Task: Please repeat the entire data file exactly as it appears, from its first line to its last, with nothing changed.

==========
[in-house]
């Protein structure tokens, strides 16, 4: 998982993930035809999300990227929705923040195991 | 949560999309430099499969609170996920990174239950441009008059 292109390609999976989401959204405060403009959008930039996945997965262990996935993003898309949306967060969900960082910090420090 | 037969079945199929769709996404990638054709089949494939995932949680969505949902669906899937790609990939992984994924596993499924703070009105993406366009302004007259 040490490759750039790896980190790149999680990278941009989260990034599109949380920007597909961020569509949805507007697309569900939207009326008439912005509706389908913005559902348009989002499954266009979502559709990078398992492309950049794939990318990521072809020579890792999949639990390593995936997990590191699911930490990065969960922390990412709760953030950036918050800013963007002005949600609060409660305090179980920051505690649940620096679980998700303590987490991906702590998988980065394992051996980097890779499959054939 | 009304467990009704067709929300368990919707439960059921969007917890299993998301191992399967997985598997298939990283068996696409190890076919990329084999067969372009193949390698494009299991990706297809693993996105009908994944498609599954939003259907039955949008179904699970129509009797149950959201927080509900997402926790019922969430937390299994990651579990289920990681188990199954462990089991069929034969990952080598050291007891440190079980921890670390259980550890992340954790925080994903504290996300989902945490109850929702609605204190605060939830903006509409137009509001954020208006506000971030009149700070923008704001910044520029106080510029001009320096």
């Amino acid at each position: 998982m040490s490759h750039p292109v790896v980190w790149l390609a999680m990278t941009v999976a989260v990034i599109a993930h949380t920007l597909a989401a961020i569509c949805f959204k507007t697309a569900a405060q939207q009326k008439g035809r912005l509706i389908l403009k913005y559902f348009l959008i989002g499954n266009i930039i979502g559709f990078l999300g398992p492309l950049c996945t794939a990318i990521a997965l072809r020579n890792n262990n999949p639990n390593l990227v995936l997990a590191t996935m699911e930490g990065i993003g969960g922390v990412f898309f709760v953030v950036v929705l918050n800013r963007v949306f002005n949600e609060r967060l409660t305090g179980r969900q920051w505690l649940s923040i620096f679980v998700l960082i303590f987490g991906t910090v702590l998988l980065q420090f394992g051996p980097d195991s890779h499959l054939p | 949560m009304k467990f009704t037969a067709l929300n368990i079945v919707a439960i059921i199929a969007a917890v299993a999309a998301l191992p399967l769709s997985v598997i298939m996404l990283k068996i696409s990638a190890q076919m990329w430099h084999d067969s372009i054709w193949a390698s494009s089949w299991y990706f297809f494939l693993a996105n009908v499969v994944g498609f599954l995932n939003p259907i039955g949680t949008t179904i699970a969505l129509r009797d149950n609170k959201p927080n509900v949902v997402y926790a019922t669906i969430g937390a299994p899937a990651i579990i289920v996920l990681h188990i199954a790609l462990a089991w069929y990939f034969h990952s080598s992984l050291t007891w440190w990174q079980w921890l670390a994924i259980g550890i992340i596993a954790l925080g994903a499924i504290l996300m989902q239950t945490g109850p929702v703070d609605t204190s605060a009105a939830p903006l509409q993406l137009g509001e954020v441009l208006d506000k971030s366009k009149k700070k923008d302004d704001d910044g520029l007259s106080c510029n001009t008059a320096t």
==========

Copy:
[in-house]
């Protein structure tokens, strides 16, 4: 998982993930035809999300990227929705923040195991 | 949560999309430099499969609170996920990174239950441009008059 292109390609999976989401959204405060403009959008930039996945997965262990996935993003898309949306967060969900960082910090420090 | 037969079945199929769709996404990638054709089949494939995932949680969505949902669906899937790609990939992984994924596993499924703070009105993406366009302004007259 040490490759750039790896980190790149999680990278941009989260990034599109949380920007597909961020569509949805507007697309569900939207009326008439912005509706389908913005559902348009989002499954266009979502559709990078398992492309950049794939990318990521072809020579890792999949639990390593995936997990590191699911930490990065969960922390990412709760953030950036918050800013963007002005949600609060409660305090179980920051505690649940620096679980998700303590987490991906702590998988980065394992051996980097890779499959054939 | 009304467990009704067709929300368990919707439960059921969007917890299993998301191992399967997985598997298939990283068996696409190890076919990329084999067969372009193949390698494009299991990706297809693993996105009908994944498609599954939003259907039955949008179904699970129509009797149950959201927080509900997402926790019922969430937390299994990651579990289920990681188990199954462990089991069929034969990952080598050291007891440190079980921890670390259980550890992340954790925080994903504290996300989902945490109850929702609605204190605060939830903006509409137009509001954020208006506000971030009149700070923008704001910044520029106080510029001009320096």
């Amino acid at each position: 998982m040490s490759h750039p292109v790896v980190w790149l390609a999680m990278t941009v999976a989260v990034i599109a993930h949380t920007l597909a989401a961020i569509c949805f959204k507007t697309a569900a405060q939207q009326k008439g035809r912005l509706i389908l403009k913005y559902f348009l959008i989002g499954n266009i930039i979502g559709f990078l999300g398992p492309l950049c996945t794939a990318i990521a997965l072809r020579n890792n262990n999949p639990n390593l990227v995936l997990a590191t996935m699911e930490g990065i993003g969960g922390v990412f898309f709760v953030v950036v929705l918050n800013r963007v949306f002005n949600e609060r967060l409660t305090g179980r969900q920051w505690l649940s923040i620096f679980v998700l960082i303590f987490g991906t910090v702590l998988l980065q420090f394992g051996p980097d195991s890779h499959l054939p | 949560m009304k467990f009704t037969a067709l929300n368990i079945v919707a439960i059921i199929a969007a917890v299993a999309a998301l191992p399967l769709s997985v598997i298939m996404l990283k068996i696409s990638a190890q076919m990329w430099h084999d067969s372009i054709w193949a390698s494009s089949w299991y990706f297809f494939l693993a996105n009908v499969v994944g498609f599954l995932n939003p259907i039955g949680t949008t179904i699970a969505l129509r009797d149950n609170k959201p927080n509900v949902v997402y926790a019922t669906i969430g937390a299994p899937a990651i579990i289920v996920l990681h188990i199954a790609l462990a089991w069929y990939f034969h990952s080598s992984l050291t007891w440190w990174q079980w921890l670390a994924i259980g550890i992340i596993a954790l925080g994903a499924i504290l996300m989902q239950t945490g109850p929702v703070d609605t204190s605060a009105a939830p903006l509409q993406l137009g509001e954020v441009l208006d506000k971030s366009k009149k700070k923008d302004d704001d910044g520029l007259s106080c510029n001009t008059a320096t």